By Matt Cutler
Imagine being a custom tailor and trying to fit a customer’s clothes without taking measurements. Sure, you could make a best-guess, but you’d never really provide that customer with a proper fit. As a result, you’d lose business.
That’s exactly what 77 percent of all online businesses are doing. According to Forrester Research, only 23 percent of companies improve online operations by using data associated with how customers use their Web sites. As experts agree and the brick-and-mortar world has demonstrated, understanding and reacting to customer behavior is the best resource for acquiring and keeping customers.
Forrester leaves us with the sobering pronouncement that fewer than 200 business-to-business sites will be standing in 2003. Will understanding “E-Metrics” be a key differentiator for survival?
Brick and mortar companies use well-understood, well-defined metrics to describe business performance and understand success. While e-business shares many principles with the offline world, Web sites require a fundamentally new approach and perspective to business analytics.
Today, while many e-businesses are struggling with the concept of hits versus page views for measuring success, forward-thinking sites have begun to adopt new E-Metrics. These sites are drilling deeper into customer interests and segments to track individual click-stream patterns and behavior, using the data to target marketing campaigns and communication. Increased customer knowledge helps e-businesses improve customer retention, build a more loyal customer base, and increase ROI.
Online marketers know they need to do more than simply measure “click-through” rates and loosely defined “hits.” The key is to gain a fundamental understanding of customer preferences and purchasing lifecycles. In short, businesses need information to help them understand what’s really taking place with their e-business. Businesses should be asking themselves:
* Who are our best customers?
* What channels bring them to us?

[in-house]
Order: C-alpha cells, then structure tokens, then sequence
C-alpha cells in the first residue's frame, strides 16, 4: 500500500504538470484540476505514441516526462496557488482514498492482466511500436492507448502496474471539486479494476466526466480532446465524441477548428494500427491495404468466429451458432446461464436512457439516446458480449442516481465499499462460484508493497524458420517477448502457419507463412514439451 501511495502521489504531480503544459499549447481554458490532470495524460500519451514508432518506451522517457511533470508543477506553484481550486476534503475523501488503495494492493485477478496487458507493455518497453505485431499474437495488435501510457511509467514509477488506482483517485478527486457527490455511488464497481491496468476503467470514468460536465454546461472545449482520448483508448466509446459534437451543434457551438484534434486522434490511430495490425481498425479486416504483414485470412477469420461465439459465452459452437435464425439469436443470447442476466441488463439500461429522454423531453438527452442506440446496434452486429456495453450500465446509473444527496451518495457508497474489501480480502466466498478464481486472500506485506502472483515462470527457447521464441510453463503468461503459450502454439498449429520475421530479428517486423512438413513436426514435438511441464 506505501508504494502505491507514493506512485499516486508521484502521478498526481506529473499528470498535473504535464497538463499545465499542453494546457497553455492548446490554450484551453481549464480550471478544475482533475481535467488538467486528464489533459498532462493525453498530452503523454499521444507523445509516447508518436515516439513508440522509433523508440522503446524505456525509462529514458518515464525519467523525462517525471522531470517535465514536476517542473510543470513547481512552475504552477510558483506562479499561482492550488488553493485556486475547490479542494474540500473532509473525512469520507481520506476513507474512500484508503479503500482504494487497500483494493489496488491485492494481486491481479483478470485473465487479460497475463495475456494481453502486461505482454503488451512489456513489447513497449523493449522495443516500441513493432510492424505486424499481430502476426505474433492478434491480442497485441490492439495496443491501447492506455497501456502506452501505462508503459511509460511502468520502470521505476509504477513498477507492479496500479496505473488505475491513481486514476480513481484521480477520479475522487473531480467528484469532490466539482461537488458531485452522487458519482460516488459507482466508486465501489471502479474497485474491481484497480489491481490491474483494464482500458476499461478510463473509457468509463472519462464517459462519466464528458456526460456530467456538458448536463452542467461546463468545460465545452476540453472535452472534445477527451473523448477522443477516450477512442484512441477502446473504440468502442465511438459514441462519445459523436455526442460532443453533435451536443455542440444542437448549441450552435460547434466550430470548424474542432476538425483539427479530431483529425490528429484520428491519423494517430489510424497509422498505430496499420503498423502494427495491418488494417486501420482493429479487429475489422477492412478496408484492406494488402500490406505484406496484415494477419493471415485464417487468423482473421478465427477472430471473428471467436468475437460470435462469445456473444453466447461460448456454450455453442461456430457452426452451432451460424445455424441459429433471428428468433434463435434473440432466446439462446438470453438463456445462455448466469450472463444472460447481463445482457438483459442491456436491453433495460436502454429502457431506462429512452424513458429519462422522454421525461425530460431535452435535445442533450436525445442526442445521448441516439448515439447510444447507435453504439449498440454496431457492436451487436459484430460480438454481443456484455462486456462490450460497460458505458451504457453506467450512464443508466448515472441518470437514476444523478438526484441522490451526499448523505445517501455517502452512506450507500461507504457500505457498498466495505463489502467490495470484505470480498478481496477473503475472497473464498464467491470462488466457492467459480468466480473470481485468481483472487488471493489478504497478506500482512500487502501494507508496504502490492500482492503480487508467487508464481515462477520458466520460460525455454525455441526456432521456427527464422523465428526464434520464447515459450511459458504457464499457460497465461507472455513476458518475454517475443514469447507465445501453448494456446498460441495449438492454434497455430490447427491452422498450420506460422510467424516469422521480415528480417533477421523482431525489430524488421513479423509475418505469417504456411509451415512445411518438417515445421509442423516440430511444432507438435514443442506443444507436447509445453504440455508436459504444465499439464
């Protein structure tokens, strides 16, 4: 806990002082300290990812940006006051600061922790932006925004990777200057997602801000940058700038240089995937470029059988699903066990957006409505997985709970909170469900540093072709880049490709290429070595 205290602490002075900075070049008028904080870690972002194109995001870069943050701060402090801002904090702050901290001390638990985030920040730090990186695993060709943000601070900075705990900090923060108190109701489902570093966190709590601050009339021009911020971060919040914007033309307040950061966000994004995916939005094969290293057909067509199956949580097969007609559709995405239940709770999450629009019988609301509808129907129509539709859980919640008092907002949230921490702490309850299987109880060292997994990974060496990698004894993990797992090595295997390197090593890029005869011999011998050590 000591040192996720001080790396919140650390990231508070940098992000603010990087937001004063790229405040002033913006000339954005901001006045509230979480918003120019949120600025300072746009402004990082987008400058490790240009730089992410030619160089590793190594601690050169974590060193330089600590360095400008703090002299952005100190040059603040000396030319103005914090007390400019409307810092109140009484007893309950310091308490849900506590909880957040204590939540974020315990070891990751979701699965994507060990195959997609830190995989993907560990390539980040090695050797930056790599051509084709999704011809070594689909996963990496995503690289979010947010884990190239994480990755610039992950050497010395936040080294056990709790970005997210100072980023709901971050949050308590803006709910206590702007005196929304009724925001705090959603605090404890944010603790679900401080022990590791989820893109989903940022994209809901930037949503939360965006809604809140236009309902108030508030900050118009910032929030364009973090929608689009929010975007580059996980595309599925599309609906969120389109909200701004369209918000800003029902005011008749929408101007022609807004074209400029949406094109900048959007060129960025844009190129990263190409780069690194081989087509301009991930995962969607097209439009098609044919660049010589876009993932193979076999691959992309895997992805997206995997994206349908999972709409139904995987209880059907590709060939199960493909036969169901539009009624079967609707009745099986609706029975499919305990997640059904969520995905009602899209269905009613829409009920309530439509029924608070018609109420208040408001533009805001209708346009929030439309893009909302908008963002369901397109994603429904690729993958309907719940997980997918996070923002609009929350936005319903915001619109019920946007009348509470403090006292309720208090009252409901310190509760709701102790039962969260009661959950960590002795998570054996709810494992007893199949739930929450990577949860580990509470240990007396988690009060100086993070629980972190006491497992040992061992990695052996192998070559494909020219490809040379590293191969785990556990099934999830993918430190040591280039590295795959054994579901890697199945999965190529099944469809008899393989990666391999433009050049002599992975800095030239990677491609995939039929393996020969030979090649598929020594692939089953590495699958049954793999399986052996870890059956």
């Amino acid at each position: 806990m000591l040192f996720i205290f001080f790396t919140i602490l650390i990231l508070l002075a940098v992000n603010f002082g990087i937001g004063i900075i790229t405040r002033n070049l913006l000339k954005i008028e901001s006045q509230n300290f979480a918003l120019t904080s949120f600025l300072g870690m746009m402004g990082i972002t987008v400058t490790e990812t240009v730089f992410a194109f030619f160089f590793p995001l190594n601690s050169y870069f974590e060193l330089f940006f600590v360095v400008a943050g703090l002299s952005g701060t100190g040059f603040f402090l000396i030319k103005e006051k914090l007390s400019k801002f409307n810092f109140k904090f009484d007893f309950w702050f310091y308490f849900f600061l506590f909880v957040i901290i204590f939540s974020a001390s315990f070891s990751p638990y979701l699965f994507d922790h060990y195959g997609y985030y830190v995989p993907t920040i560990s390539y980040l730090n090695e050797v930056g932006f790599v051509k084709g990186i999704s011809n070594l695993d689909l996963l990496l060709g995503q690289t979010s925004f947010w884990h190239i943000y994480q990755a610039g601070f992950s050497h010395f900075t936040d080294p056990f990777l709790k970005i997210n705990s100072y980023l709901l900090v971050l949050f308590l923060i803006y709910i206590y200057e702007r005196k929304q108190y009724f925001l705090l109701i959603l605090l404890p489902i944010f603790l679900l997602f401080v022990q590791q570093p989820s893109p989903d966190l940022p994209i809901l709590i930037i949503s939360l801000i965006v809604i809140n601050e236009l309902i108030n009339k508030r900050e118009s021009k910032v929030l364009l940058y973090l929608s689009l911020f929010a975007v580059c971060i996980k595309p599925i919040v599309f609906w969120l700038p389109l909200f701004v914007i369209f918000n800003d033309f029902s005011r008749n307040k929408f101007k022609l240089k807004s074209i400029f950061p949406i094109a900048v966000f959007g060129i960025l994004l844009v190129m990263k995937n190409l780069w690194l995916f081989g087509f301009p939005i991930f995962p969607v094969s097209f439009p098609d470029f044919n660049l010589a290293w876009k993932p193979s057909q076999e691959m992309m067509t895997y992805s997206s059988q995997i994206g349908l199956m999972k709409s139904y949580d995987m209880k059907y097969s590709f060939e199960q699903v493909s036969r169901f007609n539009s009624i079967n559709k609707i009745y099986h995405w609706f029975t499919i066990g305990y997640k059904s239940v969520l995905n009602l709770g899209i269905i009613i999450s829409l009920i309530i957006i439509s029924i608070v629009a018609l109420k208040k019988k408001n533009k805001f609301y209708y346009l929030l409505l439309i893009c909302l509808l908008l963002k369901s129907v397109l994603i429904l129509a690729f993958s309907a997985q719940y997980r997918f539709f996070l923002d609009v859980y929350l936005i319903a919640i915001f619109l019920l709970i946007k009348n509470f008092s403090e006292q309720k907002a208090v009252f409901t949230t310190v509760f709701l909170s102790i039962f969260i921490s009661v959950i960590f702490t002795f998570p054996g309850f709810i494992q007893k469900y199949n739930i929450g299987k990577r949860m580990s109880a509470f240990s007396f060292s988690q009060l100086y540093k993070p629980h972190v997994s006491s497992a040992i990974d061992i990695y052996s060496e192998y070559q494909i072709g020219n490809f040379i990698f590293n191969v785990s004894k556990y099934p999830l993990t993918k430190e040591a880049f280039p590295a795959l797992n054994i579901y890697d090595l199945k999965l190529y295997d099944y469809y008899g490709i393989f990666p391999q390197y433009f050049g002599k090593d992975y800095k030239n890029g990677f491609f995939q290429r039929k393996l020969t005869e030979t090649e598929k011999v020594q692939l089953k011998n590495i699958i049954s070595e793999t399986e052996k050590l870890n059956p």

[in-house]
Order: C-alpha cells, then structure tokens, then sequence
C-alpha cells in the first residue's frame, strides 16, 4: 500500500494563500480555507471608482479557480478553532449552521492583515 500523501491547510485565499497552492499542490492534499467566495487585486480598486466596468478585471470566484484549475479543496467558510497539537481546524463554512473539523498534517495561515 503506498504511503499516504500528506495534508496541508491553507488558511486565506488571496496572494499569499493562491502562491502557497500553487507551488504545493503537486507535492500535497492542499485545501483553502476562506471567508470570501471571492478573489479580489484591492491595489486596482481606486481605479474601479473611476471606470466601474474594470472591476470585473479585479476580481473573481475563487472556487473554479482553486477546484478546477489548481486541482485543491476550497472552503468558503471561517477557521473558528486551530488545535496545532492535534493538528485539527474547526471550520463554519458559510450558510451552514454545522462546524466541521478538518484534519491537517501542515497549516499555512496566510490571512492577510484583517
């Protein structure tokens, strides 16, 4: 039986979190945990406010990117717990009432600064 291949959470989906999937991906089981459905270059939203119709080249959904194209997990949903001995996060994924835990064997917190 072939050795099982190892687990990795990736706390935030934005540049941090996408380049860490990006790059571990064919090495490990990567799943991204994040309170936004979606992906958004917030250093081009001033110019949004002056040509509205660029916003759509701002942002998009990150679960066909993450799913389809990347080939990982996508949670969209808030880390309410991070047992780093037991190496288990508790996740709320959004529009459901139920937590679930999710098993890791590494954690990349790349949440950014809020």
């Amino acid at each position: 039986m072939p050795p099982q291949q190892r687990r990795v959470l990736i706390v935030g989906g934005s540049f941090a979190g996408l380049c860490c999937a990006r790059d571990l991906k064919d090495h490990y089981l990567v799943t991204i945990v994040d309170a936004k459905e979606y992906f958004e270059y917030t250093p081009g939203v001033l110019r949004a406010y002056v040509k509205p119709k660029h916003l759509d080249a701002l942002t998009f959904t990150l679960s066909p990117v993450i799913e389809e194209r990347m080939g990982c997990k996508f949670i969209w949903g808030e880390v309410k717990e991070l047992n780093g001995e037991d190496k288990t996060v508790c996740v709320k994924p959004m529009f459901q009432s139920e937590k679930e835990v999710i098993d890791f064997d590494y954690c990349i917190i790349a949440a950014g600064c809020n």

* What are the drivers of purchase behavior?
* Which marketing initiatives generate the most profitable customers?
* Which products or services present cross-sell and up-sell opportunities?
* Which online customers buy from offline channels?
* What changes will make our site more customer-focused?
In this “down-turned” economy, e-commerce sites are keenly aware that customer relationships are critical. The nature of e-business creates unprecedented amounts of user information. Web analytics companies measure e-customer behavior in the context of the broader business.
Measuring, interpreting, and acting on information enable companies to create tightly coordinated supply chains and appropriate pricing models to maximize customer satisfaction, organizational efficiency and profits. Winning B2B e-commerce companies can harness the power of E-Metrics to more intelligently plan production, coordinate supply chains, manage inventory, customize promotions for buyers, and lower order processing costs for a better return on their online investments.
The data-gathering power of the Web demands a new calibration for measuring success. This development is helping businesses define, identify, and extract information to understand how to operate sound e-business strategy. Evaluating E-Metrics helps a business to:
* Segment and profile customers for optimal targeting and personalization
* Understand customer lifecycles to develop customer acquisition and retention programs
* Develop real-time marketing programs to cross-sell and up-sell customers
* Evaluate Web content, track the success of marketing campaigns and refine spending levels
* Enhance site design and navigation to improve browse-to-buy ratios and retention rates
* Reduce the costs of serving customers
The bottom line is that understanding E-Metrics enables business professionals to dramatically improve the ROI of their Web initiatives.
Matt Cutler co-founded NetGenesis in 1994 and serves as chief e-business intelligence officer. This story originally appeared in NewMedia, an internet.com site. For a research report on E-Metrics, click here.